Saturday, October 3, 2009

An excerpt

Lord, may I be forever reminded of all your miraculous deeds,
It would be better that I forget my own name,
Yes, even all that I've accomplished,
than to forget just one your glorious works!


The Cross, Part 6: Substitutionary

"Meanwhile, the leading priests and the elders persuaded the crowd to ask for Barabbas to be released and for Jesus to be put to death" [Matt 27:20]

So I'm going to attempt to make somewhat of an analogy here for explaining why it was necessary for Christ to actually die for us, and sorry if I take my usual long & round about way of getting to the point :)

If we begin with the premise that God is holy; completely pure in thought and deed [1 Sam 2:2, 1 John 1:5], which also causes him to be completely set apart from sin [Is 59:2], it becomes clear that it is impossible for Him to do wrong [Ps 145:17]. Because of this, He is the only one qualified to judge between right and wrong since He Himself is not a doer of the things he judges [Job 8:3]. God is also the only one who is even capable of creating any laws for governing the universe since He alone has ultimate rule over all the things He's created. If then the lawgiver Himself is Holy and just, then its implied that "the law itself is holy, and its commands are holy and right and good." [Rom 7:12] God, being both lawgiver and judge of the universe, also has the final say on what the penalty will be for anyone who transgresses his law. So when He says, "the wages of sin is death" [Rom 6:23] then there should be some real concern of having to stand before Him to be judged by every deed "as recorded in the books." [Rev 20:12] No doubt, I'd be in a more than a lot of trouble if God had done nothing to bail me out of such a desperate situation.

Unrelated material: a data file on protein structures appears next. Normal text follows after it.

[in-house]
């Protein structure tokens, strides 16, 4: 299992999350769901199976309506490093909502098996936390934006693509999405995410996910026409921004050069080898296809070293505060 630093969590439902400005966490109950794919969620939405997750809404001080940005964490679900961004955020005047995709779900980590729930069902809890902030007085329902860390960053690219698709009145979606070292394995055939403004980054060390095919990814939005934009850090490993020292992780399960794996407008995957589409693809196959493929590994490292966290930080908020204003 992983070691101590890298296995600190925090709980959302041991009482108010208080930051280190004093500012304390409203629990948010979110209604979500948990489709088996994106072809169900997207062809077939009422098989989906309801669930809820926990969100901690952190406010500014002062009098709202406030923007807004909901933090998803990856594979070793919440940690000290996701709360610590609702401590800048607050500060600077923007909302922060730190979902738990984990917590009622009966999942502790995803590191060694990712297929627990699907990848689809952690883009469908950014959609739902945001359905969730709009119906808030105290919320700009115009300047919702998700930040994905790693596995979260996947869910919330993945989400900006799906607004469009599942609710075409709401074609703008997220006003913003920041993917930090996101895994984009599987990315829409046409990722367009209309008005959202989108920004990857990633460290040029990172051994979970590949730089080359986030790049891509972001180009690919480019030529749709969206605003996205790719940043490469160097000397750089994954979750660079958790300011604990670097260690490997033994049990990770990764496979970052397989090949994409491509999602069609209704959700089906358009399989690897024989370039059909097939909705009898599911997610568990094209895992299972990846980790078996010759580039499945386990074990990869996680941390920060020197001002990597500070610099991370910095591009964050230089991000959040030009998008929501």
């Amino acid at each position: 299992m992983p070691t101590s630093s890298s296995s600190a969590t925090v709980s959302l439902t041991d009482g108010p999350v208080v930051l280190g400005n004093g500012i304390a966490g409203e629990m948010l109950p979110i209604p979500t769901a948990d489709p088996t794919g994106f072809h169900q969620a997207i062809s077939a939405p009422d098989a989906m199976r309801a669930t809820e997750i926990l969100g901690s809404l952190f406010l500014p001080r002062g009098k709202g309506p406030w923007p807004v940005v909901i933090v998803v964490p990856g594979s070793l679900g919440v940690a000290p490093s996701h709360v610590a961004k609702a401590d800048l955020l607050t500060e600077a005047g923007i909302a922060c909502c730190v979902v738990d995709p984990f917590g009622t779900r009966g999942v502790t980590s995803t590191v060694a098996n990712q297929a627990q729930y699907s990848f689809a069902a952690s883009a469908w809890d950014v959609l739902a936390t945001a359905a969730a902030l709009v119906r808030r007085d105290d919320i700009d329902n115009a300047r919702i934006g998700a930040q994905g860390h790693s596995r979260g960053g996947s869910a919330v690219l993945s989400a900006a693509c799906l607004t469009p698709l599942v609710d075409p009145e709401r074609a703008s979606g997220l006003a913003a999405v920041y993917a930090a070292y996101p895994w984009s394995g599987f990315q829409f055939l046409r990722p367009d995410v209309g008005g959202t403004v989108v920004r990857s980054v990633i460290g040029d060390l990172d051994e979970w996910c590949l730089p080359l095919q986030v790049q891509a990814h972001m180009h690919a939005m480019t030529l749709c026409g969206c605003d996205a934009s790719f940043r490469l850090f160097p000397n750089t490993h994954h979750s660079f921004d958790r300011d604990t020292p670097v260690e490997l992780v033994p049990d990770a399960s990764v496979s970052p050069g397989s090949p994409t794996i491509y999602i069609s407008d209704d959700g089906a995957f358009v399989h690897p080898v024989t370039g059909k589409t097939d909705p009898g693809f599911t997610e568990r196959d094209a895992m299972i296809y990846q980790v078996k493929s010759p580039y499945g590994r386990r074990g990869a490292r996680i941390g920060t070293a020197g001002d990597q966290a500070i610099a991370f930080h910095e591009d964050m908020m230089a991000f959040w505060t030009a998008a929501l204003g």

It is here that Barabbas provides a great illustration of our spiritual condition. We were all considered to be "a notorious prisoner" against whom countless acts of breaking the law may be rightfully charged. And again, God is Just (much more than the Roman government) and he must uphold His justice because He is holy and not willing to allow sin to go unpunished.

So what does he do??? How is it possible for Holy God to forgive sinful Man???